Tuesday, May 1, 2012

The Lost Kings of Gaul, and the Discovery of Atlantis?





      Everyone knows the history of the French Revolution and of those that lost their heads!  But, this is about the lost kings of Gaul, and a French Queen of Atlantis.  Before the Christian era in France, Gaul was ruled by kings.  Kings forgotten and unknown to history; except, for a few references in obscure histories.  Ones which we shall now explore, to find these lost kings. 

      First we will explore “The History of the Kings of Britain” by Geoffrey of Monmouth, which he completed in 1136 A.D.  After relating the history of the Trojan War survivor’s arrival in England; and the birth of Brutus, a descendant of Aeneas.  We find Brutus invading Gaul to expand his kingdom.  He battles and forces the retreat of King Goffar the Pict, ruler of Aquitaine and the Poitevin region.  It is also related;

“At that time there were in Gaul twelve kings of equal rank,

Under whose dominion, the whole country was ruled.”  (Part One: Brutus occupies the Island of Albion)

      Here we have an early reference which shows Gaul was ruled by Kings.     Another King of the Franks was Aganippus.  He is also known to us, as he married Cordelia, daughter of King Leir of England.

“…he ruled over a third of Gaul.”  (Part Two: Before the Romans Came)

      Suhard, the King of the Franks appears in Monmouth’s work as well.  He assists Ferrex in a civil war for control of England.   Lastly, Monmouth mentions Guitard, the leader of the Poitevins.  He is beaten by Hoel, the Knight of …King Arthur!  So we have learned from the British historian of some of the rulers of neighboring Gaul.



      Further stories are found in “The History of the Franks” by Gregory of Tours (539A.D.-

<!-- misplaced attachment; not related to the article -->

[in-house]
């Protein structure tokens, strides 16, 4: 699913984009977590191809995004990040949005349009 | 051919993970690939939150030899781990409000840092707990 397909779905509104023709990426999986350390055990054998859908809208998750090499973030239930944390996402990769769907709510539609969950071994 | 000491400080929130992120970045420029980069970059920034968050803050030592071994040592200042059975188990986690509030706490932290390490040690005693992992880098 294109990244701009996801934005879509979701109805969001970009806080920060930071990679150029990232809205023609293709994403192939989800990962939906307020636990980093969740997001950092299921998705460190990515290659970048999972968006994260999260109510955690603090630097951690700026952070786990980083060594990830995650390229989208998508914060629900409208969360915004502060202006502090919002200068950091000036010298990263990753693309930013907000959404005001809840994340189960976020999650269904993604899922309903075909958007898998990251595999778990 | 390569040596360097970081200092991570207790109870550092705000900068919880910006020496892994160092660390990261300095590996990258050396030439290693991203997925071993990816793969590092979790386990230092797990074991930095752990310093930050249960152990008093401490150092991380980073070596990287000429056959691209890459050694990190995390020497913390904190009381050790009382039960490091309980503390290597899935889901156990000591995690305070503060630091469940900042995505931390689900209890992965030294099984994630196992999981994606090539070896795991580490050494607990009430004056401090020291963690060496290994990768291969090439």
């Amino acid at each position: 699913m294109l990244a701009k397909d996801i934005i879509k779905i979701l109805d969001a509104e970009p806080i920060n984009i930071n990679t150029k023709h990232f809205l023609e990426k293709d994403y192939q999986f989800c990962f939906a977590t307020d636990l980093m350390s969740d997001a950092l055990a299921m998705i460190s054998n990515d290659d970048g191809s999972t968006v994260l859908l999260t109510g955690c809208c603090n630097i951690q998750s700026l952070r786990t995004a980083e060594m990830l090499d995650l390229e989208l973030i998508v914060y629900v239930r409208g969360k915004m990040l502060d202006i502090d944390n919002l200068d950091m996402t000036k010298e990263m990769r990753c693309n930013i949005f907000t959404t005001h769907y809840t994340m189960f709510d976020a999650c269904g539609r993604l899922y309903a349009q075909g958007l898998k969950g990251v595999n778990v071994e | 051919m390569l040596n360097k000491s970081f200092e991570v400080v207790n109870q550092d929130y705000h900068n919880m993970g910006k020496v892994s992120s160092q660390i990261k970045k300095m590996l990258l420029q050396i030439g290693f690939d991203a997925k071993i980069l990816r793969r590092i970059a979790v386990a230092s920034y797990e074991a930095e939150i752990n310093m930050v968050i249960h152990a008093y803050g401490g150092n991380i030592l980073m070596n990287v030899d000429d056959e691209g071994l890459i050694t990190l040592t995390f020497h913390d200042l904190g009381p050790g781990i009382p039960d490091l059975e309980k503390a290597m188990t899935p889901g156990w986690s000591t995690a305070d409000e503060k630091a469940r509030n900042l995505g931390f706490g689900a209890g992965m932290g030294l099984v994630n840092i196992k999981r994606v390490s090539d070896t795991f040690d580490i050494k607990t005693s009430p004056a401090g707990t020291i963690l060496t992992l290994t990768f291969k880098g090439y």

594 A.D.).  He informs us that,

“Many people do not even know the name of the first king of the Franks.”(Book 2:9)


He further quotes a lost work, the 'Historia of Sulpicius Alexander', which relates that

“At that time the Franks invaded the Roman Province of Germania under their leaders Genobaud, Marcomer, and Sunno.” (Book 2:9)

      This same Sulpicius states that these three were Kings or leaders among the Franks; but fails to mention the name of the King of the Franks, which he only alludes to.  Gregory of Tours further history leads into the early Christian era, and the known line of Merovingian kings. 



      Now some observations can be made from the two histories.  There were kings in Gaul that were of equal rank as Monmouth notes.  Then from Tours we gain a glimpse of a king over all France.  The Gaul’s were Celtic peoples, like the Irish and the Picts of Scotland.  We know that Ireland had regional kings.  But, a Monarch over all Ireland; their Celtic brothers in France may have had a similar structure.  This leads us to my last source, the Irish histories recorded in O’ Harts pedigree works, “Irish Pedigrees.”



      John O’ Harts, “Irish Pedigrees – The Origin of the Irish Nation”, has a genealogical listing of all the High Kings or Monarchs of Ireland.  Starting from the first B.C. era kings to the Christian era.  It is derived from all the ancient histories of Ireland, saved and translated by the studious monks of Ireland.  One of these Monarchs was Ugaine Mor; here is his revealing story.

      “Ugaine Mor, his son {son of Eochaidh Duadach} This Ugaine (or Hugony)  the Great was the 66th Monarch of Ireland {633 B.C.}, was called Mor on account of his extensive dominions – being sovereign of all the Islands of western Europe.  Was married to Caesair, daughter to the King of France…” (Chapter IV: The Line of Heremon)

      It is further related, he was contemporary with Alexander the Great, and had invaded into Africa, Sicily, and Gaul!  This Ugaines’ reign seems to echo ancient  Atlantis.  Atlantis also invaded into the same areas as this Irish Monarch.

      The story of Atlantis was recorded by Greek philosopher Plato (424 B.C.– 347 B.C.).  He states that a war occurred between those of the Mediterranean, and those of the Atlantic.

“…the combatants on the other side were led by the kings of the islands of Atlantis…” (Atlantis The Antediluvian World)